The Kung Fu Monkeys are without question one of my favorite bands of all-time. Their music is aural happiness of such potency that it ought to be bottled for humanity’s sake. It’s been quite a few years since we’ve heard a peep from James Cahill and friends, but I’m happy to say the KFMs are back with their 13th EP. And do I dare say the band has never sounded better? I do!

Out on Surfin’ Ki Records (Italy) and Waterslide Records (Japan), Son of the Incredibly Strange Case of the Mysterious Mystery is the follow-up to The Incredibly Strange Case of the Mysterious Mystery EP (which, unfortunately, has yet to see the light of day). It continues the story from “Heloise’s Epiphany” (a bonus track off of the KFMs’ Christmas for Breakfast compilation). The premise: “The young and charming Eloise appealing to the vegetal queen of the underworld to spare humanity from the apocalypse, for which the disappearance of the North American honey bee is taken to be an ominous portent.” That might sound like pretty heavy stuff if you weren’t already familiar with the Kung Fu Monkeys! But fear not. James has not gone dragon metal on us. If the KFMs have always been 100 percent pop, they somehow found a way to bump it up to 110! The baroque pop aspirations of the band’s more recent output come into full fruition here, with the group’s finest production to date and an expanded lineup that includes strings and a glockenspiel player! The sweet spot here is a Zombies/Left Banke/later Beach Boys kind of pop majesty with  touches of twee, psych, and blue-eyed soul. It’s like honey to the ears. And even with slightly portentous lyrical themes in play, this is a record that’ll have you smiling on your worst day. The A-side, “Persephone Please”, is one of the most beautiful pop songs I’ve ever heard. James sounds absolutely great - his vocals soaring in tandem with a to-die-for melody. Click on the vid below, and you’ll hear what I mean! On the flip, “A Nudie Suit Made of Bees” recalls the Jolt Cola rush of the band’s early recordings, thanks in no small part to a brisk tempo set by masked drummer El Capitan (Hey, I think I might know that guy!). I love the vocal interplay between James and backup singer Kelly Lynn. You like hooks, right? This song’s got a hook that could snag a great white shark! I can’t believe I’m saying this in light of the bliss trip that is “Persephone Please”, but “Nudie Suit” is the hit! I think it’s going to be permanently stuck in my head, and for that I am most grateful. It’s truly a sprightly number. You don’t hear the word “sprightly” used in music reviews very often, but it sure does suit the Kung Fu Monkeys! And while there’s a certain irony in a blog called “Faster and Louder” extolling the virtues of a release featuring piano, tambourine, strings, and glockenspiel, this record rules as much as anything I’ve reviewed to date! My friend “Poppy” Robbie Phillips ordered 12 copies. If everyone did the same, the world would be a better place.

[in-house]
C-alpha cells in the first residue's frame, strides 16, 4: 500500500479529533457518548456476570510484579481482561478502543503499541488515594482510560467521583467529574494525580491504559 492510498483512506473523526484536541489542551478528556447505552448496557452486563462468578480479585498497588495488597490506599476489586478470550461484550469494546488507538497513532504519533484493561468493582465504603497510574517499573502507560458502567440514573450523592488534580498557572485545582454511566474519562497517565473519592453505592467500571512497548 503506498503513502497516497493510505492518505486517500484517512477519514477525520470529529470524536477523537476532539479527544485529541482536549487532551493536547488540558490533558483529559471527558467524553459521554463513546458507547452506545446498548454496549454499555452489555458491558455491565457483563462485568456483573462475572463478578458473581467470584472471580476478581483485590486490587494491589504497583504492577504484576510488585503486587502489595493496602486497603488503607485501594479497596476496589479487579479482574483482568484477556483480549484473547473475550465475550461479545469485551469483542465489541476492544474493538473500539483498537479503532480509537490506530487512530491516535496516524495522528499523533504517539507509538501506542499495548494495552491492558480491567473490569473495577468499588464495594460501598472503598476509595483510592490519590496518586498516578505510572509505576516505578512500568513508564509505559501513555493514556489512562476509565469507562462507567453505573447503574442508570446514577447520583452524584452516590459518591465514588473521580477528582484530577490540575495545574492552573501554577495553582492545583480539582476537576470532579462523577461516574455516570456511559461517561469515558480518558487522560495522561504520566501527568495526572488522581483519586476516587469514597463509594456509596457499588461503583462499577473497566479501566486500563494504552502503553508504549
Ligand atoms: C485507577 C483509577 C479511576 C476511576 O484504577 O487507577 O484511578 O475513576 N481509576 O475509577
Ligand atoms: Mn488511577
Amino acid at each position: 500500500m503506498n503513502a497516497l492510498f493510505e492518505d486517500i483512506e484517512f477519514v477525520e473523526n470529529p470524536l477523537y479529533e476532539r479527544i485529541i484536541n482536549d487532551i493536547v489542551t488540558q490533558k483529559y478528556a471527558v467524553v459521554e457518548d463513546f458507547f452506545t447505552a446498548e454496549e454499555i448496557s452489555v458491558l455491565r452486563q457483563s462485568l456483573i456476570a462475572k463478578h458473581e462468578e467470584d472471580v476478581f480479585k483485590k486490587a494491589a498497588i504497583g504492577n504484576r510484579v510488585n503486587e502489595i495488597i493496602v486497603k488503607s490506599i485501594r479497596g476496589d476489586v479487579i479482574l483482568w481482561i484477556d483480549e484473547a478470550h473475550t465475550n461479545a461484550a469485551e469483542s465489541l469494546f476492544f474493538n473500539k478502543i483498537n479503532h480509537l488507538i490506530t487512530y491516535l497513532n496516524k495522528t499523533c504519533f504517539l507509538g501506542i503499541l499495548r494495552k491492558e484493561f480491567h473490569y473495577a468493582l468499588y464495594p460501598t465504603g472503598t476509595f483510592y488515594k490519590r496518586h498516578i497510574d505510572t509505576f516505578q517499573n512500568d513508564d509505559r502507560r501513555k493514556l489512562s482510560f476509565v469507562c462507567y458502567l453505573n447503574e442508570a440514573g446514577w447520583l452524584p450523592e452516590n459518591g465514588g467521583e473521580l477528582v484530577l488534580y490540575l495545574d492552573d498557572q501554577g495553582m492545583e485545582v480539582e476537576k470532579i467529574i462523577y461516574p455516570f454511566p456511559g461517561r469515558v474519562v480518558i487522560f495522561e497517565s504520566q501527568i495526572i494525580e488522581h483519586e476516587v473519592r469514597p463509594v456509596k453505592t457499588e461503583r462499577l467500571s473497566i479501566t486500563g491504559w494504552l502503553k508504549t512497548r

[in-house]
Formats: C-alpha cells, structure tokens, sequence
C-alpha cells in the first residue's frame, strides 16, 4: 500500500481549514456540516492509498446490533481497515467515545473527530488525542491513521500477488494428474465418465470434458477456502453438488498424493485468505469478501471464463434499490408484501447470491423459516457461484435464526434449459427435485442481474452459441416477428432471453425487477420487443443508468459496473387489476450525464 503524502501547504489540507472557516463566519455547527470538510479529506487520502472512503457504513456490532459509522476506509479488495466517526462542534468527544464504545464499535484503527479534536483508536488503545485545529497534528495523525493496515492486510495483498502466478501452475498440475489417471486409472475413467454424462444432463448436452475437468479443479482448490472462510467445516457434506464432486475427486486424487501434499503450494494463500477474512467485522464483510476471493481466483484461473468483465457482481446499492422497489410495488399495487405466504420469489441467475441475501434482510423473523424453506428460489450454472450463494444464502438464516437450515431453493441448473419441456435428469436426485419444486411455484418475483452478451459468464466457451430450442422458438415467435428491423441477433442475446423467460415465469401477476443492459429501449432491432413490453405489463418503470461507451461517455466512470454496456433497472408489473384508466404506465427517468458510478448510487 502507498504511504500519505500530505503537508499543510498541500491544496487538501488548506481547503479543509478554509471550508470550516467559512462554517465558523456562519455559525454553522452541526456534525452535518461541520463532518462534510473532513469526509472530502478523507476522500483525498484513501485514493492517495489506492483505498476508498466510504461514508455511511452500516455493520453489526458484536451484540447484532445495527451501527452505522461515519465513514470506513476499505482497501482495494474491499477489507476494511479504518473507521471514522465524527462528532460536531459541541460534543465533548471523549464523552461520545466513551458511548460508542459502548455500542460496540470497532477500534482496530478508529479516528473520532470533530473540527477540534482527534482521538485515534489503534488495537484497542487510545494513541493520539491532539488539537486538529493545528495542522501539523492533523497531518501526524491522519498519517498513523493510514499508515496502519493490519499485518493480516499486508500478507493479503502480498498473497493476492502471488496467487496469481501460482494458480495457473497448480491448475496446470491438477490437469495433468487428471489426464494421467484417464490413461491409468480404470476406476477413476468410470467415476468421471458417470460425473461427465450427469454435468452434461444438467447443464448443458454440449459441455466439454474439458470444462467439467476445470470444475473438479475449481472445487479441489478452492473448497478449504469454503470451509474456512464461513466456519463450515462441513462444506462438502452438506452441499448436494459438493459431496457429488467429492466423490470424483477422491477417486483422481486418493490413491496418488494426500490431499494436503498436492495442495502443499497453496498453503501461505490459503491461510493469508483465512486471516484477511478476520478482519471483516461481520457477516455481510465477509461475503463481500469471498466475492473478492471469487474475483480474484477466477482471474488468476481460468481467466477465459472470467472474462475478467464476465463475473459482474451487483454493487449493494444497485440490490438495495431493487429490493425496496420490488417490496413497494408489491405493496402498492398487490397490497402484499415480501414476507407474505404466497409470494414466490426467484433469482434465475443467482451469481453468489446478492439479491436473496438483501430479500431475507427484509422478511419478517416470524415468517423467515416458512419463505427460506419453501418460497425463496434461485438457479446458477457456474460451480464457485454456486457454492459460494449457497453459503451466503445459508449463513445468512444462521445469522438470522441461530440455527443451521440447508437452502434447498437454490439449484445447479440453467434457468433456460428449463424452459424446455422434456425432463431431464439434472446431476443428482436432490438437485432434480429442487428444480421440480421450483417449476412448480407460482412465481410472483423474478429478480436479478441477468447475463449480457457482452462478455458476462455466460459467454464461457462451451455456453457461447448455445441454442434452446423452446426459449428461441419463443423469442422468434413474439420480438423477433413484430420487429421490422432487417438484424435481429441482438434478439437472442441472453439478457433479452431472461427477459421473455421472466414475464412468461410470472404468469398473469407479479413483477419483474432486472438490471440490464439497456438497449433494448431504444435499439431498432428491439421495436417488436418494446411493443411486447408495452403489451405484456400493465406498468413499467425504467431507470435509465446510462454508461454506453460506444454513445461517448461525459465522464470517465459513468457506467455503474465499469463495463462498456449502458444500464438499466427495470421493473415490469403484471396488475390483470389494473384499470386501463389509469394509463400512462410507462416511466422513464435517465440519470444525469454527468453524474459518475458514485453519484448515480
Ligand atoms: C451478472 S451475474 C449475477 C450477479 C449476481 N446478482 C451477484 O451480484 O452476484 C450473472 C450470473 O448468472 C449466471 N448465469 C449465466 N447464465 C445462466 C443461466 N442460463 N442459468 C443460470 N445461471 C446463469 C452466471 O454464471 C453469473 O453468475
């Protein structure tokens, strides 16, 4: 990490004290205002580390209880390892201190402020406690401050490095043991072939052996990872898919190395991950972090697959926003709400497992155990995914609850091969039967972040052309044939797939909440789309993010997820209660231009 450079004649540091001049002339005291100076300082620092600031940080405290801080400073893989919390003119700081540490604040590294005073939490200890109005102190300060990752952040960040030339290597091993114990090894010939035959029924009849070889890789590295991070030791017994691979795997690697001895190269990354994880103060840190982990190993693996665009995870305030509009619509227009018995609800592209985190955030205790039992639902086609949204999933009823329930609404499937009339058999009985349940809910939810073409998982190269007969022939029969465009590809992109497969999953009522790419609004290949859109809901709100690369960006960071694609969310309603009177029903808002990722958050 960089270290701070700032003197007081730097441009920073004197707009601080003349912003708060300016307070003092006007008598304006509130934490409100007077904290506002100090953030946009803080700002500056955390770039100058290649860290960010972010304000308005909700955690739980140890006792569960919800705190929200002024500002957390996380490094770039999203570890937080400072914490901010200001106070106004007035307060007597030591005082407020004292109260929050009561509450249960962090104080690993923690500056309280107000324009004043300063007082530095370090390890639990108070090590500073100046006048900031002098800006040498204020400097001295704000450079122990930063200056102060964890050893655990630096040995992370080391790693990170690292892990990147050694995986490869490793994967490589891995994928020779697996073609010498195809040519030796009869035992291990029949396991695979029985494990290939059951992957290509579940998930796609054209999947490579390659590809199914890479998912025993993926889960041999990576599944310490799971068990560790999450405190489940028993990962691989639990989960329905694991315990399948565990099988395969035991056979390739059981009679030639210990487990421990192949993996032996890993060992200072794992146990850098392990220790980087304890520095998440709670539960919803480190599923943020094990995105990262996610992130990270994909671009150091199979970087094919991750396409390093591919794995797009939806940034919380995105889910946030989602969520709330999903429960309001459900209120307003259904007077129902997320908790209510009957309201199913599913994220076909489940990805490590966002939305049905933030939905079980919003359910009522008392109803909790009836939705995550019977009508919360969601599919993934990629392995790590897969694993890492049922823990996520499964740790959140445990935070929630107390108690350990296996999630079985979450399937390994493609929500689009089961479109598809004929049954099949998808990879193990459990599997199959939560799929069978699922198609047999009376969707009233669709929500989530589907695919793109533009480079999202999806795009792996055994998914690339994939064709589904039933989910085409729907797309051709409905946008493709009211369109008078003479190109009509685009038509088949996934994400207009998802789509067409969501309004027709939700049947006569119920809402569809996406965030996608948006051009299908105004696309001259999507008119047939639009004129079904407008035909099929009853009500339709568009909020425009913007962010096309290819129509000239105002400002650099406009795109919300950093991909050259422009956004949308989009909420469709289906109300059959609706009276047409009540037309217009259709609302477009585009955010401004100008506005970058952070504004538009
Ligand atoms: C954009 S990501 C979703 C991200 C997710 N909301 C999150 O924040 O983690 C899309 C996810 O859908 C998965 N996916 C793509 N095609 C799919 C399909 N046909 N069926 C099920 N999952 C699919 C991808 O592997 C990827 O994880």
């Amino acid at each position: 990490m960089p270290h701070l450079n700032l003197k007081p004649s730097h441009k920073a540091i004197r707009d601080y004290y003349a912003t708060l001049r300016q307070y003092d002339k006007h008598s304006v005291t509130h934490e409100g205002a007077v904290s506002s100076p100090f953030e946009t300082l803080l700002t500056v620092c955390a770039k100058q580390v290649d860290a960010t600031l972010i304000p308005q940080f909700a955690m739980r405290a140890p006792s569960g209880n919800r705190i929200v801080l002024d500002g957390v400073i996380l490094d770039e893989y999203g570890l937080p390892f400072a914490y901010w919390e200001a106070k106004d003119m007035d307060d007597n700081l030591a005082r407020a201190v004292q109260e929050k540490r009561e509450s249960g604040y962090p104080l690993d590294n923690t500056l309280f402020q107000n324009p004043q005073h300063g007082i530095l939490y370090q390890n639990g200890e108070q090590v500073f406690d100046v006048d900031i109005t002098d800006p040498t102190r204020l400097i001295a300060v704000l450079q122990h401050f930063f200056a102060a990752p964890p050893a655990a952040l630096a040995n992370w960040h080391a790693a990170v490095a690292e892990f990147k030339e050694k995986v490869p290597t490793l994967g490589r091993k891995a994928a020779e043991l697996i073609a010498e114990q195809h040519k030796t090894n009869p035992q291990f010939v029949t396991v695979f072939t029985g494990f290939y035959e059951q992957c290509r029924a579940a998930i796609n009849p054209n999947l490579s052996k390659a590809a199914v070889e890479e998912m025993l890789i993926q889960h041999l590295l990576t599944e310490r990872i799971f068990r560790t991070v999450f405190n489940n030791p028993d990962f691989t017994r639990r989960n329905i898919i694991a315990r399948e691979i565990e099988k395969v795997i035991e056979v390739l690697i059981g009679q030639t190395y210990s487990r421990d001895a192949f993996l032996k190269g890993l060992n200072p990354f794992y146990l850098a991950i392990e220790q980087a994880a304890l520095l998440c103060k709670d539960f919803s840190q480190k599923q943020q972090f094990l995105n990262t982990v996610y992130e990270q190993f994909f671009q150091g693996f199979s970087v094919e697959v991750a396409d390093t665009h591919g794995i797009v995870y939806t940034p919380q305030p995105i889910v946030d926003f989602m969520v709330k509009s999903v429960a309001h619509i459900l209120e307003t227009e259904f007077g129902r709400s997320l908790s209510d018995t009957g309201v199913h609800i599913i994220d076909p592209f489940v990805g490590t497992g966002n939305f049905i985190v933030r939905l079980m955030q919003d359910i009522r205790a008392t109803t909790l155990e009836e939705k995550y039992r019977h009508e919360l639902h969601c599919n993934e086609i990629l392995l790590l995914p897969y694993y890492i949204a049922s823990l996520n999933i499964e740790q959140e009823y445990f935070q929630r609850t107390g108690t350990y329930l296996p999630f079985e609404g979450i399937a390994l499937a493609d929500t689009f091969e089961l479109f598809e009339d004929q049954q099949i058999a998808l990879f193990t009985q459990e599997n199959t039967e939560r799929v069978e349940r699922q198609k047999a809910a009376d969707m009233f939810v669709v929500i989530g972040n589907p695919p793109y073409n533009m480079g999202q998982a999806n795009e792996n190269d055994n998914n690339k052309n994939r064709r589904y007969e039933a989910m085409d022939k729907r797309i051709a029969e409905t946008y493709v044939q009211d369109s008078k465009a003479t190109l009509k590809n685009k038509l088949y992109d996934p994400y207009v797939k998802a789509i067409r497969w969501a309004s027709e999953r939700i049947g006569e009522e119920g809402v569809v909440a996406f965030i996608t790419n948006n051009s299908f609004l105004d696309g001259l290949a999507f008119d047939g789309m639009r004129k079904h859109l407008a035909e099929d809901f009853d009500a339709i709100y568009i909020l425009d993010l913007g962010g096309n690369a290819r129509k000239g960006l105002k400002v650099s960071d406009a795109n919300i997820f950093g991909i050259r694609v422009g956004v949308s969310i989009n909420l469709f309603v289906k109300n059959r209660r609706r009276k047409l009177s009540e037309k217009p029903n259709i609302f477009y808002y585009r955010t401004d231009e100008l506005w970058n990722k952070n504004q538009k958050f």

My goodness, it’s great to have the Kung Fu Monkeys back! There was a time when KFM singles were regular occurrences, and even then every single one felt like a birthday present. I guess this one was a birthday present as well - literally! At 41, I’m every bit the fan I was at 26. The Kung Fu Monkeys bring joy into the world. Now more than ever, we need them.



-L.R. 

http://www.facebook.com/surfinkirecords?sk=wall